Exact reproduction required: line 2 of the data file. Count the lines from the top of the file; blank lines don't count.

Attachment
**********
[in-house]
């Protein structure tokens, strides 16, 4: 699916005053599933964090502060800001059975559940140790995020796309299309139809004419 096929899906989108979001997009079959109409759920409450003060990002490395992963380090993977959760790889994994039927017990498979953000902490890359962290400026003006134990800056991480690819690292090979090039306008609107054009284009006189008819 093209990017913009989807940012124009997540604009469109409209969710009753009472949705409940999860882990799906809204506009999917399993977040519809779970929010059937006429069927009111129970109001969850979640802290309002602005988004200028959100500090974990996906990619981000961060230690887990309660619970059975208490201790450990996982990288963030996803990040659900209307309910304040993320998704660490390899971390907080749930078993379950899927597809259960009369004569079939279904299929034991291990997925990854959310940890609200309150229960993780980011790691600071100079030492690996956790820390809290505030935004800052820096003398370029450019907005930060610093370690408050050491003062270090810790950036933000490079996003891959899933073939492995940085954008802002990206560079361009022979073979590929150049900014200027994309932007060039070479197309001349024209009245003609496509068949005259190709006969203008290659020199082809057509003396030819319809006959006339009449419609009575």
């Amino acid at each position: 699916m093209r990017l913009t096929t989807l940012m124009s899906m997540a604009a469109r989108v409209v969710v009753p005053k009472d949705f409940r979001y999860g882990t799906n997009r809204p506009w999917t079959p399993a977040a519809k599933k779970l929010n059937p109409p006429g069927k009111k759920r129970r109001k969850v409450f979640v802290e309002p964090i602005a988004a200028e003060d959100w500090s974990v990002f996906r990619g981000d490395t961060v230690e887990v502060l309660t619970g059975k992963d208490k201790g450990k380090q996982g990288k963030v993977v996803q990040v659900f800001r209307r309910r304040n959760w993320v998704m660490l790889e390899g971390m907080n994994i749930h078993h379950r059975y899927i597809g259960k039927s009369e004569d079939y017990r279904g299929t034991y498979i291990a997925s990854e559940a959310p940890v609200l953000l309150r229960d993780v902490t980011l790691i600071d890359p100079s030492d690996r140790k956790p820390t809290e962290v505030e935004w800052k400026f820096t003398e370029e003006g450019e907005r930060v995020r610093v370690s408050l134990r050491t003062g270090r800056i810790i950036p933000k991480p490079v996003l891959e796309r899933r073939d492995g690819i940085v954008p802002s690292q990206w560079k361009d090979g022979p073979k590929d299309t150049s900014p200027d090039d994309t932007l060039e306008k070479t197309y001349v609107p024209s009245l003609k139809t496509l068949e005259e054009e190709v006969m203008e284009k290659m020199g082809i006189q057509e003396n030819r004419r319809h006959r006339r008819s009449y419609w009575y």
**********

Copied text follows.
């Protein structure tokens, strides 16, 4: 699916005053599933964090502060800001059975559940140790995020796309299309139809004419 096929899906989108979001997009079959109409759920409450003060990002490395992963380090993977959760790889994994039927017990498979953000902490890359962290400026003006134990800056991480690819690292090979090039306008609107054009284009006189008819 093209990017913009989807940012124009997540604009469109409209969710009753009472949705409940999860882990799906809204506009999917399993977040519809779970929010059937006429069927009111129970109001969850979640802290309002602005988004200028959100500090974990996906990619981000961060230690887990309660619970059975208490201790450990996982990288963030996803990040659900209307309910304040993320998704660490390899971390907080749930078993379950899927597809259960009369004569079939279904299929034991291990997925990854959310940890609200309150229960993780980011790691600071100079030492690996956790820390809290505030935004800052820096003398370029450019907005930060610093370690408050050491003062270090810790950036933000490079996003891959899933073939492995940085954008802002990206560079361009022979073979590929150049900014200027994309932007060039070479197309001349024209009245003609496509068949005259190709006969203008290659020199082809057509003396030819319809006959006339009449419609009575």